Posted on 21 January 2011
This week saw Turkey and Russia sign a mutual agreement on the readmission of illegal immigrants, which is seen as the final hurdle to the enactment of the visa-free travel deal agreed by the two last May.
Turkey is an extremely popular holiday destination for Russians with over 3 million of them visiting the country each year, and the visa-free agreement is set to boost tourism numbers as well as encourage Russian investment. It is estimated that this regime could be implemented as soon as April.
This is in contrast with EU as Turkey is still negotiating with Brussels to enable visa free travel to European Union countries. Turkey is continuing to struggle to join the EU and has already committed itself to implementing European standards in a number of different fields including construction, transportation and food.
Understandably the country is becoming increasingly frustrated by the process, especially by the attempts of the French President Nicolas Sarkozy to block the opening of five chapters. In order to join the EU Turkey is required to negotiate 33 chapters but has only managed to open 13 of them since 2005.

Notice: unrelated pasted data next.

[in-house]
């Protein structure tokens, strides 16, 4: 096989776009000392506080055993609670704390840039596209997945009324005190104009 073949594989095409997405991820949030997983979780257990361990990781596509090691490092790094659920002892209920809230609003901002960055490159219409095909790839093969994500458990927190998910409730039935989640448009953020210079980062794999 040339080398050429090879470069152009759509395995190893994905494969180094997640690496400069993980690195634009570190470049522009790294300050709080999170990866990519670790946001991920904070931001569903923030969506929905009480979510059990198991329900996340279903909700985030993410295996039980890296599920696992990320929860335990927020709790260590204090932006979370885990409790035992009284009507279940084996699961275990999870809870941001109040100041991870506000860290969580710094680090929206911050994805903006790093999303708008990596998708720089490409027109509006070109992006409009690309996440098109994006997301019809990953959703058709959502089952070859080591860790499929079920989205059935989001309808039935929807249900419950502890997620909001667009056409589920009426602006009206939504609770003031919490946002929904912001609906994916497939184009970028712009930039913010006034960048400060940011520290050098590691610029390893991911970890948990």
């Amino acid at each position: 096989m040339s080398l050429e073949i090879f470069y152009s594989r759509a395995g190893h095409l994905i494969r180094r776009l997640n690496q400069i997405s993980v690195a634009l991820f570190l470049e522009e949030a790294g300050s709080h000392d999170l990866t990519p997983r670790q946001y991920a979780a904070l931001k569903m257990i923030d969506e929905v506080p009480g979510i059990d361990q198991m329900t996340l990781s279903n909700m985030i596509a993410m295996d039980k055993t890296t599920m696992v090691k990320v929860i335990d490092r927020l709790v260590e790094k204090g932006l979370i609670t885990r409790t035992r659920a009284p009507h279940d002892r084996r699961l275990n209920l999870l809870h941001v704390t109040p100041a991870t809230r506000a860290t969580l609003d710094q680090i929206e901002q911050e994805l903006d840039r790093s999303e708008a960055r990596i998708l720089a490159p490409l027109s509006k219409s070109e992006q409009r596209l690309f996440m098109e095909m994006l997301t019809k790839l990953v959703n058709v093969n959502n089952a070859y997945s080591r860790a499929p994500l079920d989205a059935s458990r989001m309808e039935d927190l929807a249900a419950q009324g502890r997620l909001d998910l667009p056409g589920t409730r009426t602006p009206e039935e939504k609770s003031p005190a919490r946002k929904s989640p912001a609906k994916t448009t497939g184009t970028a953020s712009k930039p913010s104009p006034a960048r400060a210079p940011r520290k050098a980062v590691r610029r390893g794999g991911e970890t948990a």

Turkey is perceived as being a moderate Islamic state that has access to a high quality workforce. Many of the white-collar workers in Turkey are able to adapt to the cultures and customs of central Asia, the Middle East and the Balkans very successfully, while the location is proving a draw to international companies wanting to set up regional management offices.
It is also the only country that can take advantage of the European Customs Union whilst not actually belonging to the EU. So close, but yet so far?